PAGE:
A predecessor of agile development is the Iterative Incremental Development (IID) whose history can be traced back to the early seventies. This process is followed by the traditional approach, where each next stage can be executed only if the previous one is completed. Traditional approaches rely on documentation and are characterized as “heavyweight”. When a project is compassed by traditional methodologies, it is necessary to plan and document the whole set of requirements and plan every step of the project. As it turns out in the mid 1990s, managers and developers found this step challenging and unnecessary (Highsmith, 2002). As both sides were delivering projects late and customers were not satisfied, the community developed the agile methodologies in order to embrace change instead of denying it. The official beginning of agile methodologies starts in 2001 on a conference in Utah attended by 17 process experts, where the phrase “agile methodologies” comes from (Larman & Basili, 2003). “Agile with a capital “A” refers to a project management style” (Taylor, 2015). The agile methodologies, also characterized as “lightweight”, consist of short iterative cycles, they rely heavily on customer collaboration and teamwork, there is constant feedback from the client and early product delivery is highly valued (Koskela, 2003). The success of the methodologies is so high, that term “agile” is now a synonym of “flexible manufacturing practices” (Cockburn & Williams, 2003) guaranteeing client satisfaction and quality. The founders wrote the Agile Manifesto (http://agilemanifesto.org/), where the four core values can be found:
• individuals and interactions over processes and tools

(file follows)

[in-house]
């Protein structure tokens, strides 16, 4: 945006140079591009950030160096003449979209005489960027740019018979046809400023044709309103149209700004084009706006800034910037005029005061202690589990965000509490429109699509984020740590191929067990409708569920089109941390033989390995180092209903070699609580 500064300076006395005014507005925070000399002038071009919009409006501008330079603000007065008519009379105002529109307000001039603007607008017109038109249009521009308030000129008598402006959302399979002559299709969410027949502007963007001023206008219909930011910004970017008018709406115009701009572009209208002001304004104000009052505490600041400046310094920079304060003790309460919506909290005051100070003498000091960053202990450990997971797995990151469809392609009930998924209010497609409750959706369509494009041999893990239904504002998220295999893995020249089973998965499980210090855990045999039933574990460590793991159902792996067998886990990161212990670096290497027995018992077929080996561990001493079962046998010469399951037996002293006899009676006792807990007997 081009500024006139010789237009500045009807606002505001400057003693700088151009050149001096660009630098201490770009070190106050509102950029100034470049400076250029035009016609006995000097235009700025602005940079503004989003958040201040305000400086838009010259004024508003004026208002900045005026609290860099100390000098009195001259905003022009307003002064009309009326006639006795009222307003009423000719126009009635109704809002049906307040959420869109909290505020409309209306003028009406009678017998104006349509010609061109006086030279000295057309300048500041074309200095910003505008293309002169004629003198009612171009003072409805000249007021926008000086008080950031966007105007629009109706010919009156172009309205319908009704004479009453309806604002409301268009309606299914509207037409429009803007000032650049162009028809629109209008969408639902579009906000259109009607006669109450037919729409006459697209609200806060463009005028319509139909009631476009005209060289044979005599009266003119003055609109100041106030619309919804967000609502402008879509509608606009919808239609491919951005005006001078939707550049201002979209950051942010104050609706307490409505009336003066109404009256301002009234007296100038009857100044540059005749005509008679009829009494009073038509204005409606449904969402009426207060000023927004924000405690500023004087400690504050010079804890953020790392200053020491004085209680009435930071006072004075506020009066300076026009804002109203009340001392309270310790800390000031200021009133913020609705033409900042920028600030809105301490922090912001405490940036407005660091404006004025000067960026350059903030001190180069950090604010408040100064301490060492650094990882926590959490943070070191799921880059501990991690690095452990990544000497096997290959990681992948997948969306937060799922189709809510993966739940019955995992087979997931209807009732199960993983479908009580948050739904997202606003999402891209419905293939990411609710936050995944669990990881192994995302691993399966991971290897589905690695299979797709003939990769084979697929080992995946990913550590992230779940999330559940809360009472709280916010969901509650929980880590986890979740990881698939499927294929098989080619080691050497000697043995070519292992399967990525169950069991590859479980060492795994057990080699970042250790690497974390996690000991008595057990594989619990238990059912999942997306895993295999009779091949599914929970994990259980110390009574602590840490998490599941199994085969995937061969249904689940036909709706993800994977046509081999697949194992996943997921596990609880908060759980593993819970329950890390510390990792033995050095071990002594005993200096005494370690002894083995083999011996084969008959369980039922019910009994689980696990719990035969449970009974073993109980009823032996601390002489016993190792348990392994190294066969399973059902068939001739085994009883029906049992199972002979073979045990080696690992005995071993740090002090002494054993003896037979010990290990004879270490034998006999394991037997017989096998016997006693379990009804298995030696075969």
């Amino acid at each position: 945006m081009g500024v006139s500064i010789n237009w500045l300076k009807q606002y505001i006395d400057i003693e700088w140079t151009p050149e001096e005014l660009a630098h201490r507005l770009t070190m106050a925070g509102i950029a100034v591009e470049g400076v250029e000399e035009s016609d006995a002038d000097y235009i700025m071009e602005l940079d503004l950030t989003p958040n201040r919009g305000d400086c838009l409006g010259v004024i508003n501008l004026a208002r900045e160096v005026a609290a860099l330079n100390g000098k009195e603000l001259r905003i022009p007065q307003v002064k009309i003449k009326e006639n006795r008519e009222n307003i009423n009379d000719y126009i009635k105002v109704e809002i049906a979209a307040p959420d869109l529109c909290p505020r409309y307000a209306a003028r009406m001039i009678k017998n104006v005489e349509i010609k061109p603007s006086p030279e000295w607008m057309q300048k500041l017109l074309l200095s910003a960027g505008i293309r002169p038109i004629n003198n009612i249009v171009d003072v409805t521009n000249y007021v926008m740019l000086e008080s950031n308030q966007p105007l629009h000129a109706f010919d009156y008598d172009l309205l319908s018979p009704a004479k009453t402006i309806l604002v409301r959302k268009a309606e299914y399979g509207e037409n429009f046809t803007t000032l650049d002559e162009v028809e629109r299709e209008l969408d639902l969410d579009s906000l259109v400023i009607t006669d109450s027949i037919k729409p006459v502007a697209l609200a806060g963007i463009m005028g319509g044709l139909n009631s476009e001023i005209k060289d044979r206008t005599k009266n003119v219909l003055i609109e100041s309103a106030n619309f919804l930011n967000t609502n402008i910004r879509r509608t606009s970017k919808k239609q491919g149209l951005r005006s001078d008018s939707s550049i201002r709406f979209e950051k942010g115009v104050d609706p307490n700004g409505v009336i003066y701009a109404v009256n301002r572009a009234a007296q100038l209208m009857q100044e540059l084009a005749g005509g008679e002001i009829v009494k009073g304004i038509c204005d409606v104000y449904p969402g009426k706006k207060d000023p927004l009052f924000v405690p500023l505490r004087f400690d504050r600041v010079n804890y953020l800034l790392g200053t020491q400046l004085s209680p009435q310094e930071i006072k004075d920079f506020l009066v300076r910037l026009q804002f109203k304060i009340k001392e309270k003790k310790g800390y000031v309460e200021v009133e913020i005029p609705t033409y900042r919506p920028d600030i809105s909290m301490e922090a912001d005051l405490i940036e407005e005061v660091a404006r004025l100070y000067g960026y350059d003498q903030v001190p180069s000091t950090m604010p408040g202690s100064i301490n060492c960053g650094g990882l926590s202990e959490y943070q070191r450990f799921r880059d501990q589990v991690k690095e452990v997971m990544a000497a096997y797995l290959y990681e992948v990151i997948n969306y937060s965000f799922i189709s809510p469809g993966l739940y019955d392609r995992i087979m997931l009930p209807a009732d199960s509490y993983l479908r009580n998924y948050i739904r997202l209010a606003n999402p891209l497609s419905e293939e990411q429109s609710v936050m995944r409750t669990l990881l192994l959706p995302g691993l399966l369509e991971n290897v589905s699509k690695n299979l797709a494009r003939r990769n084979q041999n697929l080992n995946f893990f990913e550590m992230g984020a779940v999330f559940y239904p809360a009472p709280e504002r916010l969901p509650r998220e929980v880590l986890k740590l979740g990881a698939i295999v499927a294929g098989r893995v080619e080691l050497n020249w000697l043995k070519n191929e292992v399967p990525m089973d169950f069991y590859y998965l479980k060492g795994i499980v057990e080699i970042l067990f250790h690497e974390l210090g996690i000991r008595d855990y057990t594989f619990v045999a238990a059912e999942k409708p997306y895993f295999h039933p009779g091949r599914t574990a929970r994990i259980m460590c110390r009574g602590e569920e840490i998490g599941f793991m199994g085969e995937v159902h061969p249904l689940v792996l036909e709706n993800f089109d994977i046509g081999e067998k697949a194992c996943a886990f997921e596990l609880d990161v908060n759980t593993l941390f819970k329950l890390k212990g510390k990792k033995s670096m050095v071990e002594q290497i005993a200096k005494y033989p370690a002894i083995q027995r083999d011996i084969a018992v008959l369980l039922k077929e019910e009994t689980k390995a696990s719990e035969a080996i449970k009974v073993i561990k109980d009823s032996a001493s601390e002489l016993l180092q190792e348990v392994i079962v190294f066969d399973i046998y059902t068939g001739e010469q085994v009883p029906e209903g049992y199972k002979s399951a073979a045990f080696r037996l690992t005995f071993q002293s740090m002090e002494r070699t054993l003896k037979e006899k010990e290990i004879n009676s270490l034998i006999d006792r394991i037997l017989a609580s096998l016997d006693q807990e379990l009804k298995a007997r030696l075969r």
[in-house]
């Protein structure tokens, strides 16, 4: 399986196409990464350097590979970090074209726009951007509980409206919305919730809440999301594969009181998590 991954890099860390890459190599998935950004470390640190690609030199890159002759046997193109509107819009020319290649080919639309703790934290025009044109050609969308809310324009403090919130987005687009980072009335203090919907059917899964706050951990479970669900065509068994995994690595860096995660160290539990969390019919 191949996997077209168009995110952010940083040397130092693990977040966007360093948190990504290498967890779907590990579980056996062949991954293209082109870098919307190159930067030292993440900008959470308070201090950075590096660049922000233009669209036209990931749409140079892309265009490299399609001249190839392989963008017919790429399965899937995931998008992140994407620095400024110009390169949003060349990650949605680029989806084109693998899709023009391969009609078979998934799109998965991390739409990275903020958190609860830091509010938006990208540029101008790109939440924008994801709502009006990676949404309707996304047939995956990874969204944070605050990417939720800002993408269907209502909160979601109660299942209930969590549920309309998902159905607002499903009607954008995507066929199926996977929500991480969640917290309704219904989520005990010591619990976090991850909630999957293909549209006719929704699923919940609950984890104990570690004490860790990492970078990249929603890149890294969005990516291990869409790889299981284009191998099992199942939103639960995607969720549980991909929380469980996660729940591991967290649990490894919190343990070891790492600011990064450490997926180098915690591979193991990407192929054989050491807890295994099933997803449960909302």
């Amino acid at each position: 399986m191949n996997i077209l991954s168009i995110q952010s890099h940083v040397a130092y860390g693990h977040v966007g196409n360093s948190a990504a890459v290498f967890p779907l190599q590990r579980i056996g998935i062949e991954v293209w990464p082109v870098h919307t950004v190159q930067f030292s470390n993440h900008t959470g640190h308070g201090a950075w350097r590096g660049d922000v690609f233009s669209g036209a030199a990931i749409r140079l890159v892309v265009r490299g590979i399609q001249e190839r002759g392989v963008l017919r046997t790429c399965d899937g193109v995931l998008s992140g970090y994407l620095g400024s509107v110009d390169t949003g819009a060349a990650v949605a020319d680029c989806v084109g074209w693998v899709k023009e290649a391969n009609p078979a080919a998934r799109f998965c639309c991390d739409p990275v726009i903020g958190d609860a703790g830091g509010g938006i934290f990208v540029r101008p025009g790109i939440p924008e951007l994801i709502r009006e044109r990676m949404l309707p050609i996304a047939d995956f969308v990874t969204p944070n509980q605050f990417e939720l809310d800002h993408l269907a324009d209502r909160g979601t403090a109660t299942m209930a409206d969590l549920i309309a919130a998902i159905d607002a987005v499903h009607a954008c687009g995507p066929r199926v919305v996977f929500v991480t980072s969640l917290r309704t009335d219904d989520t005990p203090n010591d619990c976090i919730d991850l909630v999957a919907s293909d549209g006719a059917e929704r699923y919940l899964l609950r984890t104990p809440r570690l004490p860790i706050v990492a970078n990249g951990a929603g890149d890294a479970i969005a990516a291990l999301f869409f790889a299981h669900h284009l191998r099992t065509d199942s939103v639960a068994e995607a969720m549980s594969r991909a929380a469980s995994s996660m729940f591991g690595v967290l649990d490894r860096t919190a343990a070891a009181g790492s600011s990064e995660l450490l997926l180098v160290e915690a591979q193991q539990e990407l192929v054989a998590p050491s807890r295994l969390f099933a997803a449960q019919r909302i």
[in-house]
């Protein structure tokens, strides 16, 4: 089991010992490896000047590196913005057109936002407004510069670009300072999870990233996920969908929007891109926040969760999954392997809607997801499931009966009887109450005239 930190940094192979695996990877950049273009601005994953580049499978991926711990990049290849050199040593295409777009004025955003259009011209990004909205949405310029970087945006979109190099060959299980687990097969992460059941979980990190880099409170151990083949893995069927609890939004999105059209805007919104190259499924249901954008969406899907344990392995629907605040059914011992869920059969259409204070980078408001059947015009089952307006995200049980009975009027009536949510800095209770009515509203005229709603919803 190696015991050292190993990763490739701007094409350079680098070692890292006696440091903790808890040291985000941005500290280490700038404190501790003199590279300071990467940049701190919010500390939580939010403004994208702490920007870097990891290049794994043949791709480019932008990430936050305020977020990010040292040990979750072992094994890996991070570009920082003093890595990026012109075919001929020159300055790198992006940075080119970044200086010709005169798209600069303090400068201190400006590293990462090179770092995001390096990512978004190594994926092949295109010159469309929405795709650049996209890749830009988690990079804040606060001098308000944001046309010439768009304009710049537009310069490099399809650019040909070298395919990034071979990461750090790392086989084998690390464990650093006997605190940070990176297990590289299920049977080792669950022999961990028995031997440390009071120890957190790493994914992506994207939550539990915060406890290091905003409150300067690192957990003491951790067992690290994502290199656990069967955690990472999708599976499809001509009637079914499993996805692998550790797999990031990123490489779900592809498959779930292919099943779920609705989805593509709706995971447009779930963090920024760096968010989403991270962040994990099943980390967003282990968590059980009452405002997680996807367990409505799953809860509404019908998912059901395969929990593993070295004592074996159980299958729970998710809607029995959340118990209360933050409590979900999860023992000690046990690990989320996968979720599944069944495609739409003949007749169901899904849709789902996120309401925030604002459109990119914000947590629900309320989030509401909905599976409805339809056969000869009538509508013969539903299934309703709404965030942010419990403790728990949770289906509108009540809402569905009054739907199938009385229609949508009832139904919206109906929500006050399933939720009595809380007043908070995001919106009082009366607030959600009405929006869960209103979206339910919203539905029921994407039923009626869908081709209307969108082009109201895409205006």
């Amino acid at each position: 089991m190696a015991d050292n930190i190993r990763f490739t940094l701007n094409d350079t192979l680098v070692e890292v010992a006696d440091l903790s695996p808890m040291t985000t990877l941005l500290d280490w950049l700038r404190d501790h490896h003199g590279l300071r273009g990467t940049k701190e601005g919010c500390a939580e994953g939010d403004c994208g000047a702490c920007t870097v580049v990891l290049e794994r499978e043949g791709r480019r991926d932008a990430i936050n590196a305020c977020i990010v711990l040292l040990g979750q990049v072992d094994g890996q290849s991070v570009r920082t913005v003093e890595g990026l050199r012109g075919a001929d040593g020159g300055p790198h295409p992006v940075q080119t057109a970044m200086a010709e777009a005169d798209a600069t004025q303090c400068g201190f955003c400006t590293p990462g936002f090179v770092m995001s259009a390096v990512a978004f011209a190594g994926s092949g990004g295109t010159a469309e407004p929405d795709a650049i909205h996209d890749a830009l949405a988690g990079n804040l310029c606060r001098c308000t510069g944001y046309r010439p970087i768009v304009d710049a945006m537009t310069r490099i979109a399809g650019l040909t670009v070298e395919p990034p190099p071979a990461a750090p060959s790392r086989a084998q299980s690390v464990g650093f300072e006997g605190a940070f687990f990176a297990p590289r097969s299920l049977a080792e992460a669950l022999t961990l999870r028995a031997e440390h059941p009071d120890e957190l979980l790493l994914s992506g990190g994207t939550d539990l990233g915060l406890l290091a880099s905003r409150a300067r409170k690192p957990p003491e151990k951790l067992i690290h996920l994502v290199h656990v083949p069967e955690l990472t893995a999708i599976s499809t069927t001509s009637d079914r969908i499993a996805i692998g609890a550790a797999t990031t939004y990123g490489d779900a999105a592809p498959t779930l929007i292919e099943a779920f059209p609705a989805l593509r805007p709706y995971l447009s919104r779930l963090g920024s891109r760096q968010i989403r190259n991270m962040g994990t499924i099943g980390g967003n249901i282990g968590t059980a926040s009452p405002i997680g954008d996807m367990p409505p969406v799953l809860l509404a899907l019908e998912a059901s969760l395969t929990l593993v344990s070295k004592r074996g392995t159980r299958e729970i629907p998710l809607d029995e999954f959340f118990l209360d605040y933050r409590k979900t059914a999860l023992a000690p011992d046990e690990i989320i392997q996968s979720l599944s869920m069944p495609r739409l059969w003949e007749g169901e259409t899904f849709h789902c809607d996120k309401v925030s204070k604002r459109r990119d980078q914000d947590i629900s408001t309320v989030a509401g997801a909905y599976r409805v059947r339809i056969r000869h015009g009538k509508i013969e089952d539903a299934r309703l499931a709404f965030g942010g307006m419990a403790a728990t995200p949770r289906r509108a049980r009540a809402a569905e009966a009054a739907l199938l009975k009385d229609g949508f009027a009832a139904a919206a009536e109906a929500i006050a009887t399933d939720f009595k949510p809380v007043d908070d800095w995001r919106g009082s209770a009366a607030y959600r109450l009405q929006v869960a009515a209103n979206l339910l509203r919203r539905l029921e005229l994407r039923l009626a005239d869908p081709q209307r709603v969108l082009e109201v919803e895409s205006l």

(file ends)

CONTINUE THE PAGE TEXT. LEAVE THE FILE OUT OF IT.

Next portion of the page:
• working software over comprehensive documentation
• customer collaboration over contract negotiation
• responding to change over following a plan.
There are several methodologies that give managers the opportunity to implement agile development in the companies successfully. In the next section, we will explore deeply the most known and used methodology – Scrum, followed by a short description of Extreme Programming (XP), Kanban and Lean.

Agile methodologies

Nowadays, a great deal of organizations state that they have the “agile thinking” or show enthusiasm in transitioning to agile development in their companies. According to a study from Forrester, the IT industry admits that there are numerous benefits of the methodologies and report positive aftermath (Schwaber, 2007). When organisations adopt new agile development practices, managers have to face a large number of challenges when they have to shift from traditional methodologies (Boehm & Turner, 2005). However, it is claimed that it is not uncommon, that some companies are not aware of how broad the transition is and how big changes that must be performed inside the organization. As it turns out, this can be a challenging task (Svensson, 2005). The agile methodologies consist of short iterative cycles whose aim is to prioritize and optimise the actor requirements by counting on the developer team skills and knowledge more, than focusing on documentation. In their core, agile development practices undergo a given number of iterative cycles where the team tests the software several times before delivering a potentially shippable product. The team sets the way of work, the principles and embraces changes instead of performing strict planning. An important part of the project is to grasp the changes by perceiving them as an integral part of the work and how interrelated they are to the constantly changing environment instead of avoiding them and being afraid to accept them. Change in a project should be a motivator to create better software, deliver a stable product and react to fluctuations in the ecosystem for the sake of bringing a greater value to the customer.